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BIA nixes LDF Chippewa casino plan; Kenosha, Beloit bids still pending

Milwaukee, Wisconsin (AP) 1-08

An application to develop an off-reservation casino in southwestern Wisconsin’s Lafayette County was rejected by the U.S. Bureau of Indian Affairs, a newspaper reports.

But no action was taken on two other major Wisconsin proposals for tribal casinos, one at Kenosha and the other at Beloit, BIA spokesman Shane Wolfe told the Milwaukee Journal Sentinel and those applications remain pending.

 

Among 11 applications turned down by Carl Artman, who heads the BIA, was a 6-year-old effort of the Lac du Flambeau Chippewa band to open a casino in Shullsburg in Lafayette County, the newspaper reported on its Internet Web.

The decision came as the BIA announced tighter guidelines for approval of off-reservation gambling operations.

Casinos built outside of reservations require approval of the U.S. Department of the Interior, the parent agency of the BIA, and the state’s governor.

Under the new guidelines, the farther a casino is from a reservation, the more weight must be given to “state and local concerns,” including impacts on tax rolls and on reservation life.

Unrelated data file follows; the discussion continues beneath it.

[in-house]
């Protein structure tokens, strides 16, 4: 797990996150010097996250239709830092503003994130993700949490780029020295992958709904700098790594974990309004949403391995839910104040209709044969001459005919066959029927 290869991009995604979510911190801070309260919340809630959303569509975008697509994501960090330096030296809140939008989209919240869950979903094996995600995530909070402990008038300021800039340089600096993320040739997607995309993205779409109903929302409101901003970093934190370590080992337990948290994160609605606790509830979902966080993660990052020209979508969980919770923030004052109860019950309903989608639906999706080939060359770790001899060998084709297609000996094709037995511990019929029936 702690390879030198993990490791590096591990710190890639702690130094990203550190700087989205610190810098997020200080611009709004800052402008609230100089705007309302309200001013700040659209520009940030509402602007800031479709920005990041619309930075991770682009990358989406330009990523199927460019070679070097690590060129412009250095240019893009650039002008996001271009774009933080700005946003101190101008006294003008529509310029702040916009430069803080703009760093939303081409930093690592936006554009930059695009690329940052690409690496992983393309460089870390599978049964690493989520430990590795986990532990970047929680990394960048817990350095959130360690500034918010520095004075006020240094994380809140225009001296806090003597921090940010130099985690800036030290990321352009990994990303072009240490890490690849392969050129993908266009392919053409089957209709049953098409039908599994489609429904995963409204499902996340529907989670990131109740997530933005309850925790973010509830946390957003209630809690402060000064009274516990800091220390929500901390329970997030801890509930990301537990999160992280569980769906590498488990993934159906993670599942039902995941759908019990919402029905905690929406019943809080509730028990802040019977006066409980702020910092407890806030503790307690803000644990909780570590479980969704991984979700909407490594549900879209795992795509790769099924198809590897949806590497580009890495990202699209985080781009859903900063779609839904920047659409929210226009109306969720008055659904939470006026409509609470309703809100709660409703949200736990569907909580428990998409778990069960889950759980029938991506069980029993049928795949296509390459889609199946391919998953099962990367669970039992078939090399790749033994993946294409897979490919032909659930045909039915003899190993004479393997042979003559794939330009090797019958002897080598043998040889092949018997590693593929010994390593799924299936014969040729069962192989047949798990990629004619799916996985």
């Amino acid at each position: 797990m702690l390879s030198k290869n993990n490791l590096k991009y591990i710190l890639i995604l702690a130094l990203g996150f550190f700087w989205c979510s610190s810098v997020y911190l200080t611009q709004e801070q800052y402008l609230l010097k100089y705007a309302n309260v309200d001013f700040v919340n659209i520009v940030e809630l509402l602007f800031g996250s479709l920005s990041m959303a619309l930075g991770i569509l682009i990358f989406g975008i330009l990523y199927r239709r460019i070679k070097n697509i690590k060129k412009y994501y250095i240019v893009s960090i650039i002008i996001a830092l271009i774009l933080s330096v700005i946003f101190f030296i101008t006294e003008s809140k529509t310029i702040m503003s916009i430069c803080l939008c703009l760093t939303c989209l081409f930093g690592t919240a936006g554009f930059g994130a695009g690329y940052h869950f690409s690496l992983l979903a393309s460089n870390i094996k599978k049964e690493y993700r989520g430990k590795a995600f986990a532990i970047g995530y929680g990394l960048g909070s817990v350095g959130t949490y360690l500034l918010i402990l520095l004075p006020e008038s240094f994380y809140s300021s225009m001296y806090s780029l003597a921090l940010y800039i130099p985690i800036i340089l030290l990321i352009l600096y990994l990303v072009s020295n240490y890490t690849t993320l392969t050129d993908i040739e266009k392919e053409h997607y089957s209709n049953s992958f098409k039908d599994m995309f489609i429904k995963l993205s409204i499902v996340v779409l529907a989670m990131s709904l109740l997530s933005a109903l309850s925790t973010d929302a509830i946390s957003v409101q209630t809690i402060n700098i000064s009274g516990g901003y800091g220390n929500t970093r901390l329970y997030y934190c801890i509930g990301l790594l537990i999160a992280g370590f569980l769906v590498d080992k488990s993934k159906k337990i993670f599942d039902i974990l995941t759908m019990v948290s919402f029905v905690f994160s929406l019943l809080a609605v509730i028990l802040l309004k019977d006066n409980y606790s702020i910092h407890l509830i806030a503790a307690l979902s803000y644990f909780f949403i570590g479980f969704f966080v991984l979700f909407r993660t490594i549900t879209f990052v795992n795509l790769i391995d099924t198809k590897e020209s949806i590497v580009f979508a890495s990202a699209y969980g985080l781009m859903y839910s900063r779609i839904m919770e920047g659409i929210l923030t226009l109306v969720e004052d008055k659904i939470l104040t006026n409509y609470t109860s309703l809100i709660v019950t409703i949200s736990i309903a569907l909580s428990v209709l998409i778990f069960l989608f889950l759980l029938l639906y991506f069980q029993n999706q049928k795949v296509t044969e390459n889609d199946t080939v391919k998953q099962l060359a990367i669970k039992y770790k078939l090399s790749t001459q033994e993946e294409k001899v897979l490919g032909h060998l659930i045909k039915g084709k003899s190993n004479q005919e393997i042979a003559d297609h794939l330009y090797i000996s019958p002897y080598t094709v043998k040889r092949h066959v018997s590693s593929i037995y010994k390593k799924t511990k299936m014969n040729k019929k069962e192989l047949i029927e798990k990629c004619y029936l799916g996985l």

Artman noted in a four-page letter to Lac du Flambeau President Victoria Doud that the proposed Shullsburg casino would be more than 300 miles away from the home base of the tribe in northern Wisconsin.

“The Department is concerned that approval of this application would not support the option for tribal members to live on their existing reservation and to have meaningful employment opportunities at the proposed gaming establishment,” Artman wrote.

Wolfe refused to say why the BIA took no action on the proposed $808 million casino for Dairyland Greyhound Park at Kenosha or on the proposal of two Chippewa bands to open the $200 million Beloit casino.

The St. Croix Chippewa is leading the Beloit effort and has sued the BIA, alleging the rules are being changed to ease the process of denying applications.

Evan Zeppos, a spokesman for the Menominee tribe’s Kenosha project, said the proposal was solid even though it would be about 200 miles away from the tribe’s reservation.

“We believe we have a very strong and unique application,” Zeppos said.

 

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